Sebastian Lege: “The wrong diet is pure laziness for many”

Food prices continue to rise. The temptation to look for low-cost off-the-shelf products is great. Food expert Sebastian Lege warns of this and even sees an opportunity in the price increase.

Food prices have risen sharply since the start of the Ukraine war. Regardless of whether it is fruit, vegetables or dairy products, consumers have to reach deeper into their pockets. Therefore, it makes sense to turn to cheap ready meals from the food industry. But is that the solution?

Sebastian Lege is a food expert and product developer. In his ZDF program “Die Tricks der Lebensmittelindustrie” (“The Tricks of the Food Industry”), he shows how food producers continue to cheat consumers. In conversation with him star explains why there is also something good about price increases in supermarkets, how people continue to eat well and sustainably, and why they consider sugar to be the “worst drug in society”.

Mr. Lege, following your show, one gets the feeling that the food industry is cheating where it can. What really happened in the last 50 years that we now have to pay so much attention to the ingredients in our food?
German society has bought into the “cheap is cool” mentality of discount stores. In addition, there were smart producers who recognized: There are people who want cheap, they want a lot, so now we are making the right products for it. A certain buying excitement arose: the main thing is to take out a new lease for an even bigger car every two years, but food shouldn’t cost anything. In Germany, unfortunately, that is the sickle of evil that swings at us.

Is this a purely German problem? There are also discount stores and price-conscious customers in other countries.
But not as extreme as here, and not in the pricing structure. The discount principle is a German invention and it is precisely these chains that set the standard in the market. If Aldi makes milk 10 cents more expensive tomorrow, everyone else will do the same.

Due to the war in Ukraine, we now have exactly this situation: food prices have risen sharply in recent weeks.
Great, I think a piece of pork should cost 20 euros. It is easy to have a varied and varied diet, that is, in such a way that all the necessary vitamins and minerals come together. All you have to do is adapt to local seasons and products and consume as few imports as possible.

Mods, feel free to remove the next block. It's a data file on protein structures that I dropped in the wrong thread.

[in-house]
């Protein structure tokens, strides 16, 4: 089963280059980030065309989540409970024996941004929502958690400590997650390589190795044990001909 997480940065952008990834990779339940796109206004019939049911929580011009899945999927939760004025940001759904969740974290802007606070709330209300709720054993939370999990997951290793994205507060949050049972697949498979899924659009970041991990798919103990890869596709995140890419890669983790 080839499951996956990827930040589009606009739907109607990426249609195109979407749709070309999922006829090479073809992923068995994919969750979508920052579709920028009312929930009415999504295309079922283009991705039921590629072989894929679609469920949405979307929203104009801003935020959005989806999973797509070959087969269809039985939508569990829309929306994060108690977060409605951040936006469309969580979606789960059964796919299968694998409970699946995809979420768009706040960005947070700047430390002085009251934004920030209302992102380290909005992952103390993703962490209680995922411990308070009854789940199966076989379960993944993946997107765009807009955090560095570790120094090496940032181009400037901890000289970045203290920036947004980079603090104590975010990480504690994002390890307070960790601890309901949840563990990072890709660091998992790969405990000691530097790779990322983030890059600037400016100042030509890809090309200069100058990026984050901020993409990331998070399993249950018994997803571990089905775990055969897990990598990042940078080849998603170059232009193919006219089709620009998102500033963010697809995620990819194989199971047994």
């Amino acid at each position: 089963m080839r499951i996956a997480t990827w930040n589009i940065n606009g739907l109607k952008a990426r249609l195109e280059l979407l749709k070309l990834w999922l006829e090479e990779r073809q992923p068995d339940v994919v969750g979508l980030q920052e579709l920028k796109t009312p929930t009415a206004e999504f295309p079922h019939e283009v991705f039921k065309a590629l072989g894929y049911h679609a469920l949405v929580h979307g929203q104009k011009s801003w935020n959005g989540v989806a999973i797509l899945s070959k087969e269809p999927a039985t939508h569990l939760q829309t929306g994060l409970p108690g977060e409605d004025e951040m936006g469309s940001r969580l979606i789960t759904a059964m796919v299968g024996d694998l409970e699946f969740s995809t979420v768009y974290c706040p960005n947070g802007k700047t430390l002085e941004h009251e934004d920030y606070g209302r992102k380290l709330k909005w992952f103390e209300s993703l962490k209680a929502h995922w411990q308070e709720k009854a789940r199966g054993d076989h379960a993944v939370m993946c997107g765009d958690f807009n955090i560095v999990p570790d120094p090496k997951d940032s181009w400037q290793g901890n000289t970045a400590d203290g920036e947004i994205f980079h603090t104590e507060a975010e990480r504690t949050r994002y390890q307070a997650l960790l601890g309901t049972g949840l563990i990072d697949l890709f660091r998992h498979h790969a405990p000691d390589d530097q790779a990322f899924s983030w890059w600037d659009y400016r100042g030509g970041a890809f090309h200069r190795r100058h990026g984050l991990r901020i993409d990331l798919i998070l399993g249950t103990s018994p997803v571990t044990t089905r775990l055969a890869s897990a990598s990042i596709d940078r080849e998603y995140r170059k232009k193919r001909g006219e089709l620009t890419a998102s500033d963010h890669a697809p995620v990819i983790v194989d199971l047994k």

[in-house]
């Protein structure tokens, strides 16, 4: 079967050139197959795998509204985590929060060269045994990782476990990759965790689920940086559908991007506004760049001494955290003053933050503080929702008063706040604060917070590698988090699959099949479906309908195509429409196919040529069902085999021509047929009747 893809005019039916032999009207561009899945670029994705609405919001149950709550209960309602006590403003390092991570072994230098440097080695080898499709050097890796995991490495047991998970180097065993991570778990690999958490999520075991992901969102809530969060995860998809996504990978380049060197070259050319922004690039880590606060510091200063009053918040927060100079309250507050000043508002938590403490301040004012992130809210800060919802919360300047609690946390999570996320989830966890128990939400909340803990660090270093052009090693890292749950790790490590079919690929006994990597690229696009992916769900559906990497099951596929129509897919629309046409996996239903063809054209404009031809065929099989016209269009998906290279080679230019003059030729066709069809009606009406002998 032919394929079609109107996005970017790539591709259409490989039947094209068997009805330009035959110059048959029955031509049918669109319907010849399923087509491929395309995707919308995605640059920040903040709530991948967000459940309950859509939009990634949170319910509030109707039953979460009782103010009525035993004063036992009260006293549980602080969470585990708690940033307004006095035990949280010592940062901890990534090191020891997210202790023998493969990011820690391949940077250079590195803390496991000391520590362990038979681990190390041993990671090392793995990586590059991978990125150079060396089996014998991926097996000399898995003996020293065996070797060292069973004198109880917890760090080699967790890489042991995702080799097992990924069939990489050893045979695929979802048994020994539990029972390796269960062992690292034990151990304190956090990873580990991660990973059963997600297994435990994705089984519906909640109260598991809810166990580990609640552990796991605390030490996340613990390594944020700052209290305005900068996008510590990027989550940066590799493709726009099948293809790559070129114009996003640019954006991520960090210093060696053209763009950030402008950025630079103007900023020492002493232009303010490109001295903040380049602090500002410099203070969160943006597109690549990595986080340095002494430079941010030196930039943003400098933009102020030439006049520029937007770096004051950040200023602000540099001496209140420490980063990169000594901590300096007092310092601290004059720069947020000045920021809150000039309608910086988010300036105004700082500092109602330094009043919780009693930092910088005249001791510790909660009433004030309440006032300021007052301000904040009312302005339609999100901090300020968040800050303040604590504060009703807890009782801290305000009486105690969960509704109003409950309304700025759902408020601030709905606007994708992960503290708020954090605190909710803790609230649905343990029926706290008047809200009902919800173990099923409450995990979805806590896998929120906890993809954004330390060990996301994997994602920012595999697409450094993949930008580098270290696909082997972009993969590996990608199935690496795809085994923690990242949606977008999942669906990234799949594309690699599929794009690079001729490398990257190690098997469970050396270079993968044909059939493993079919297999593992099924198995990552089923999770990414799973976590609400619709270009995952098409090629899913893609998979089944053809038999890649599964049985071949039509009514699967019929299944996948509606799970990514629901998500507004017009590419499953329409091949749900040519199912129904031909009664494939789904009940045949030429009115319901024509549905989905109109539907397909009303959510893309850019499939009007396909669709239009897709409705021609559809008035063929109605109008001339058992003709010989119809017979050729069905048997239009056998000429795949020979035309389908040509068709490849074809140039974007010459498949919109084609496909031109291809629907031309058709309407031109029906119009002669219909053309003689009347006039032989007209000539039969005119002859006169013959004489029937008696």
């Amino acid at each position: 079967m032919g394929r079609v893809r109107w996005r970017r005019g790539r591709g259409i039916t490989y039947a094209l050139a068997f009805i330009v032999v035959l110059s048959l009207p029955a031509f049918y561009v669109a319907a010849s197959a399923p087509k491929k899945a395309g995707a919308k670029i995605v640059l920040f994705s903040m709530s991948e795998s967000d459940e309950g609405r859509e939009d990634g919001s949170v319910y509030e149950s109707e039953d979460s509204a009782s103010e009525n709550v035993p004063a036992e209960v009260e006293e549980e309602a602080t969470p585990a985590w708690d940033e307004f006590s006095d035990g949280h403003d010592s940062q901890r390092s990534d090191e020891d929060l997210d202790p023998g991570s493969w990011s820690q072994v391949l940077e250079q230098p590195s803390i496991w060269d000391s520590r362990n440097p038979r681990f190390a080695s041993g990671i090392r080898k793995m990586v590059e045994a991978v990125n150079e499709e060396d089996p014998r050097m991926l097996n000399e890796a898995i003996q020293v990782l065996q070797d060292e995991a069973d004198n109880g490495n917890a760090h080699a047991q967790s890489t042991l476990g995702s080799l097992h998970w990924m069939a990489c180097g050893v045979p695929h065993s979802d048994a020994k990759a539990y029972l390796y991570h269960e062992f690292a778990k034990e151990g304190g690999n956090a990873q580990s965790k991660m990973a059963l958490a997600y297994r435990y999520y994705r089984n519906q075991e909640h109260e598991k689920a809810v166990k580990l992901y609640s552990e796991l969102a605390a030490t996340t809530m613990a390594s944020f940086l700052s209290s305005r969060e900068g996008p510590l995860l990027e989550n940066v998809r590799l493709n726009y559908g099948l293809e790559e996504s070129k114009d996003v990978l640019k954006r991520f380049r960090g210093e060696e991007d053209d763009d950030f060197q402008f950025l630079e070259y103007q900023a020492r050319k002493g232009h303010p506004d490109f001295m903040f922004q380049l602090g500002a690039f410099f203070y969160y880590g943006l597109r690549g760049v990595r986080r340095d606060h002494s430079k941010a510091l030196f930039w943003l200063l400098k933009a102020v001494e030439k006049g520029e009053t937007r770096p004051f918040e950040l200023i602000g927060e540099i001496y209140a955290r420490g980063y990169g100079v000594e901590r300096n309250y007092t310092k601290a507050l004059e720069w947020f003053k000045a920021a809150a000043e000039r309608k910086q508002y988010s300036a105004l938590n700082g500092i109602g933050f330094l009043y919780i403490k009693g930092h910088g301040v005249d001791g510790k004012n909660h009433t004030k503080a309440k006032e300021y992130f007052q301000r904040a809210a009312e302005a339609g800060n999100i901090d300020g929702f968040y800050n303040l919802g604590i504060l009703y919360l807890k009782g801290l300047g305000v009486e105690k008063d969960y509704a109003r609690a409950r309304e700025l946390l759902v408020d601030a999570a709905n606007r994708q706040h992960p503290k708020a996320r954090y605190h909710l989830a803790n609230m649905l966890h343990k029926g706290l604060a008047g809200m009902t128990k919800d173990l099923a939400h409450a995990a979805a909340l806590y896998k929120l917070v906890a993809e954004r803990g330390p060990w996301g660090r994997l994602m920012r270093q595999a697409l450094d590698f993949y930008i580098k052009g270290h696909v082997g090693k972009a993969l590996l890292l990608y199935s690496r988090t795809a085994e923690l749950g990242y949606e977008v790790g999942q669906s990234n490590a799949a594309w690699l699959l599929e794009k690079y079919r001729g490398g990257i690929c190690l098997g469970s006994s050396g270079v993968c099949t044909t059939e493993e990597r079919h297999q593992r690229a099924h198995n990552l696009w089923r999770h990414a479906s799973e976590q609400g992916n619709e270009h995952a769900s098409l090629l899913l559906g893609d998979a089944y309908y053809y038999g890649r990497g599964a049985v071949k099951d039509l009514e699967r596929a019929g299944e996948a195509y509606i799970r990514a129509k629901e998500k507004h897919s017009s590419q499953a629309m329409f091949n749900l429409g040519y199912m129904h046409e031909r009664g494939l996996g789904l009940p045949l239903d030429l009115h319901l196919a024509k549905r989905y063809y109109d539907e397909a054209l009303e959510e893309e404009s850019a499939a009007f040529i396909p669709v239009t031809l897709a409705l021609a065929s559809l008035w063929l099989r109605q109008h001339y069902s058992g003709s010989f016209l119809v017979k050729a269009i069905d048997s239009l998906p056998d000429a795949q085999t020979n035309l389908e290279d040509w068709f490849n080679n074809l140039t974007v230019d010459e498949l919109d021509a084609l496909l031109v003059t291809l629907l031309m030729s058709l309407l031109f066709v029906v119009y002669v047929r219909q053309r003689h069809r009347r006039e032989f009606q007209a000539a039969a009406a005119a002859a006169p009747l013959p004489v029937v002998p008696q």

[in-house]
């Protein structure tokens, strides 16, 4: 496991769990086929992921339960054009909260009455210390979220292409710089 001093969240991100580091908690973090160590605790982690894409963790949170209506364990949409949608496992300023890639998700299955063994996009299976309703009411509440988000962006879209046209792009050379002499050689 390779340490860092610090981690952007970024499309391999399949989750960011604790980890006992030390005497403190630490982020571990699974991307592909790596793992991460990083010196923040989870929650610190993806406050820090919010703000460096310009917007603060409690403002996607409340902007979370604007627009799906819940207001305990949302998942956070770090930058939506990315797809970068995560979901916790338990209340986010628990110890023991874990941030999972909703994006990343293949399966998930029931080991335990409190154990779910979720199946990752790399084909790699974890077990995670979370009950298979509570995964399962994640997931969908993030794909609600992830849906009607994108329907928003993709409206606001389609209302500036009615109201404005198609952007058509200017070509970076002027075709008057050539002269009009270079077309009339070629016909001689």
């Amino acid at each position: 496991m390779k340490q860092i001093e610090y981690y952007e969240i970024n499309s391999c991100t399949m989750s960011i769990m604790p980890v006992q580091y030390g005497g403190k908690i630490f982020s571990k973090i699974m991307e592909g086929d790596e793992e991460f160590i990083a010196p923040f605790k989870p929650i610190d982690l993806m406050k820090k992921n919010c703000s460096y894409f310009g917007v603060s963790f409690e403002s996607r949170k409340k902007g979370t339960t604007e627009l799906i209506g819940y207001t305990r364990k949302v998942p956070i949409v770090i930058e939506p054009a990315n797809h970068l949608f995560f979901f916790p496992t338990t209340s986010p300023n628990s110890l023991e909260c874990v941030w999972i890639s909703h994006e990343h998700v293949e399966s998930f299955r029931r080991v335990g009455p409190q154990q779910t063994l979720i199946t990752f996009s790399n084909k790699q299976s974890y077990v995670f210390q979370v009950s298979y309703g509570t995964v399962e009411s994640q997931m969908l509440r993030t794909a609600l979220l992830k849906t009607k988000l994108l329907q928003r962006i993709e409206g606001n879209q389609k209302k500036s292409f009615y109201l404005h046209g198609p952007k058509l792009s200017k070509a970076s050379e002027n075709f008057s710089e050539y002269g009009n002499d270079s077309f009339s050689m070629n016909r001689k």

Does that mean our groceries have been too cheap over the years?
Of course they were too cheap. Compared to other industrialized countries, we are the country with the cheapest food. Where else can you get a kilo of pork neck for 2.30 euros? Probably nowhere. That is why it seems good to me that prices rise, because one or the other has to rethink things now. There is a certain conscience when it comes to food.

Is it still possible to eat cheaply and sustainably in Germany?
Yes, of course you can, dealing with it. You can see where the nearest farm store is. If you want to eat cheaper, there are also saved foods or second choice vegetables. Everyone can hold their nose and wonder: Can I preserve, salt or boil something? You just have to invest time and take care of your diet.

What do you tell people who are noticing that food prices are going up? I can’t buy fruits and vegetables. A can of ravioli at a discount store costs just under a euro. At least it fills you up.
Of course, but the nutritional value of the can of ravioli is also rubbish. You don’t feed on it, you just stay alive with it. This only provides you with energy, but not nutrients. It’s just a combination of fat and starch boiled twice with lots of sugar, nothing more.

For many people, inadequate nutrition is pure laziness. If I take a sack of potatoes and a sack of carrots, both local produce, and maybe a cheap sausage, then I can cook a wonderful stew with them. And if I then make sure to stock up on one or the other, I can use it to cook sustainably and cheaply.